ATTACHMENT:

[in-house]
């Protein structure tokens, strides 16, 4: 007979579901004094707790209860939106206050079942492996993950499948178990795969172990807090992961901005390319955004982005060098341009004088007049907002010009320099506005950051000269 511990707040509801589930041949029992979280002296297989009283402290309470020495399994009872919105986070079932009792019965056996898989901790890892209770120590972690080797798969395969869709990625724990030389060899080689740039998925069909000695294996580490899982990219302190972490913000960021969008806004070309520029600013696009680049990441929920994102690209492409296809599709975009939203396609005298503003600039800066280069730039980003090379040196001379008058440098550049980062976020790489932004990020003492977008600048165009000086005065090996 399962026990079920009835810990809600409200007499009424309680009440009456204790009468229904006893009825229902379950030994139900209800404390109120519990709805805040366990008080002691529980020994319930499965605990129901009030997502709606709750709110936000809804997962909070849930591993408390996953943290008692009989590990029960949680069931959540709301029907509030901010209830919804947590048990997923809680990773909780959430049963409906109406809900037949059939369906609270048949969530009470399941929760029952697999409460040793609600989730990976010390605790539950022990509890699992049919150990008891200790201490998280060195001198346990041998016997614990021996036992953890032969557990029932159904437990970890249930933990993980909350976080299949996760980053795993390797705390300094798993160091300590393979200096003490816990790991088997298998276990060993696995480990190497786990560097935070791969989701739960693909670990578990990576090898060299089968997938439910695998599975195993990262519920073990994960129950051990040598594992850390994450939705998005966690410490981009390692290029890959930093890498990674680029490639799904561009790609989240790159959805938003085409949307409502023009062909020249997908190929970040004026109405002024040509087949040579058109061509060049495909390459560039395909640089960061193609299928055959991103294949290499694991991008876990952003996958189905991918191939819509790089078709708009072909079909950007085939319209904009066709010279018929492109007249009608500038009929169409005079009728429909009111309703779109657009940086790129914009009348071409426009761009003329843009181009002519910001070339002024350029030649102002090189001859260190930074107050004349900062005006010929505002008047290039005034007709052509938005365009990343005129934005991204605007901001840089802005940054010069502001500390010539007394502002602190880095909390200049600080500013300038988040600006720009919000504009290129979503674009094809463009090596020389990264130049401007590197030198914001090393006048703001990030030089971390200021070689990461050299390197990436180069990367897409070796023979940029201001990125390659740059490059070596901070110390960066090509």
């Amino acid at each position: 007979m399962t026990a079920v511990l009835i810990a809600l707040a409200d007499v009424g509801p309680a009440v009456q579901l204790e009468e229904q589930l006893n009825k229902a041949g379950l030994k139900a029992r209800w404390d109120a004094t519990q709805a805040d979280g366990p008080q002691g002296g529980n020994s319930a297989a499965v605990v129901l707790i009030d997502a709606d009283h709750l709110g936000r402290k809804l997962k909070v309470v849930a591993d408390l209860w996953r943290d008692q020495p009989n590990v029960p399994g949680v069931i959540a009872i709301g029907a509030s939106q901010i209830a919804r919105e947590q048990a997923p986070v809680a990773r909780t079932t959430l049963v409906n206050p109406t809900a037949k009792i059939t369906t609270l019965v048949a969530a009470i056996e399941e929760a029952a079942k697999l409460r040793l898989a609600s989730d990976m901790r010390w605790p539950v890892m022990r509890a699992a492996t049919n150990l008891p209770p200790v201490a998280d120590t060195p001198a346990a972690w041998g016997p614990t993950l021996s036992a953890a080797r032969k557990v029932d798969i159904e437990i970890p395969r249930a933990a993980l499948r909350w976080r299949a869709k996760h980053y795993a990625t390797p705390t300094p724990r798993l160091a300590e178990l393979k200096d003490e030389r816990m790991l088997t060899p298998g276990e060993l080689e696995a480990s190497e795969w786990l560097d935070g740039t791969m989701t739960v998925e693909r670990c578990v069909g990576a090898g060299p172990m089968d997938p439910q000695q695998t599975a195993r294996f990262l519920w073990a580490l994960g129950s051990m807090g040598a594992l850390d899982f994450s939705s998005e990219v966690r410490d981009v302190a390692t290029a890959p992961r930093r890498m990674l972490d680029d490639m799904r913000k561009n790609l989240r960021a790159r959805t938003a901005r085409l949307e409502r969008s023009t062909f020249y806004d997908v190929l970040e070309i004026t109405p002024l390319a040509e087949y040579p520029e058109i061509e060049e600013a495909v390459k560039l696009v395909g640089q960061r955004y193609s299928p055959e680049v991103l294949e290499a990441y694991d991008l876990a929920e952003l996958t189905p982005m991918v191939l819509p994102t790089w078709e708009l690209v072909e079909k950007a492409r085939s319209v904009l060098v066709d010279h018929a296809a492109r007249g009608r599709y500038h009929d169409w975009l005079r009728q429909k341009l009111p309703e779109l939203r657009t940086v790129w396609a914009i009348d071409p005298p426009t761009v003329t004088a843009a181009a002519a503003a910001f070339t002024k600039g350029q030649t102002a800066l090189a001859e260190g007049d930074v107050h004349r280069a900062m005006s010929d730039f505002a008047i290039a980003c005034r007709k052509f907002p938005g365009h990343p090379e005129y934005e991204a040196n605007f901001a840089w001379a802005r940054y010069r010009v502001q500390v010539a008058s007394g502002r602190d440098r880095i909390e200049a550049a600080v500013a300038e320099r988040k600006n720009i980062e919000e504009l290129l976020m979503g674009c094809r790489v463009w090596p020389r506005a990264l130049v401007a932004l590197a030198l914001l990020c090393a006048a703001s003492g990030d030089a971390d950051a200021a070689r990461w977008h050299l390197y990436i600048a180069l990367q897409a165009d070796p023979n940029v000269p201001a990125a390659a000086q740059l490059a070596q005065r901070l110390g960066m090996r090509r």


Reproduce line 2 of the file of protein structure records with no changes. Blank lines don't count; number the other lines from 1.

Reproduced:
């Protein structure tokens, strides 16, 4: 007979579901004094707790209860939106206050079942492996993950499948178990795969172990807090992961901005390319955004982005060098341009004088007049907002010009320099506005950051000269 511990707040509801589930041949029992979280002296297989009283402290309470020495399994009872919105986070079932009792019965056996898989901790890892209770120590972690080797798969395969869709990625724990030389060899080689740039998925069909000695294996580490899982990219302190972490913000960021969008806004070309520029600013696009680049990441929920994102690209492409296809599709975009939203396609005298503003600039800066280069730039980003090379040196001379008058440098550049980062976020790489932004990020003492977008600048165009000086005065090996 399962026990079920009835810990809600409200007499009424309680009440009456204790009468229904006893009825229902379950030994139900209800404390109120519990709805805040366990008080002691529980020994319930499965605990129901009030997502709606709750709110936000809804997962909070849930591993408390996953943290008692009989590990029960949680069931959540709301029907509030901010209830919804947590048990997923809680990773909780959430049963409906109406809900037949059939369906609270048949969530009470399941929760029952697999409460040793609600989730990976010390605790539950022990509890699992049919150990008891200790201490998280060195001198346990041998016997614990021996036992953890032969557990029932159904437990970890249930933990993980909350976080299949996760980053795993390797705390300094798993160091300590393979200096003490816990790991088997298998276990060993696995480990190497786990560097935070791969989701739960693909670990578990990576090898060299089968997938439910695998599975195993990262519920073990994960129950051990040598594992850390994450939705998005966690410490981009390692290029890959930093890498990674680029490639799904561009790609989240790159959805938003085409949307409502023009062909020249997908190929970040004026109405002024040509087949040579058109061509060049495909390459560039395909640089960061193609299928055959991103294949290499694991991008876990952003996958189905991918191939819509790089078709708009072909079909950007085939319209904009066709010279018929492109007249009608500038009929169409005079009728429909009111309703779109657009940086790129914009009348071409426009761009003329843009181009002519910001070339002024350029030649102002090189001859260190930074107050004349900062005006010929505002008047290039005034007709052509938005365009990343005129934005991204605007901001840089802005940054010069502001500390010539007394502002602190880095909390200049600080500013300038988040600006720009919000504009290129979503674009094809463009090596020389990264130049401007590197030198914001090393006048703001990030030089971390200021070689990461050299390197990436180069990367897409070796023979940029201001990125390659740059490059070596901070110390960066090509």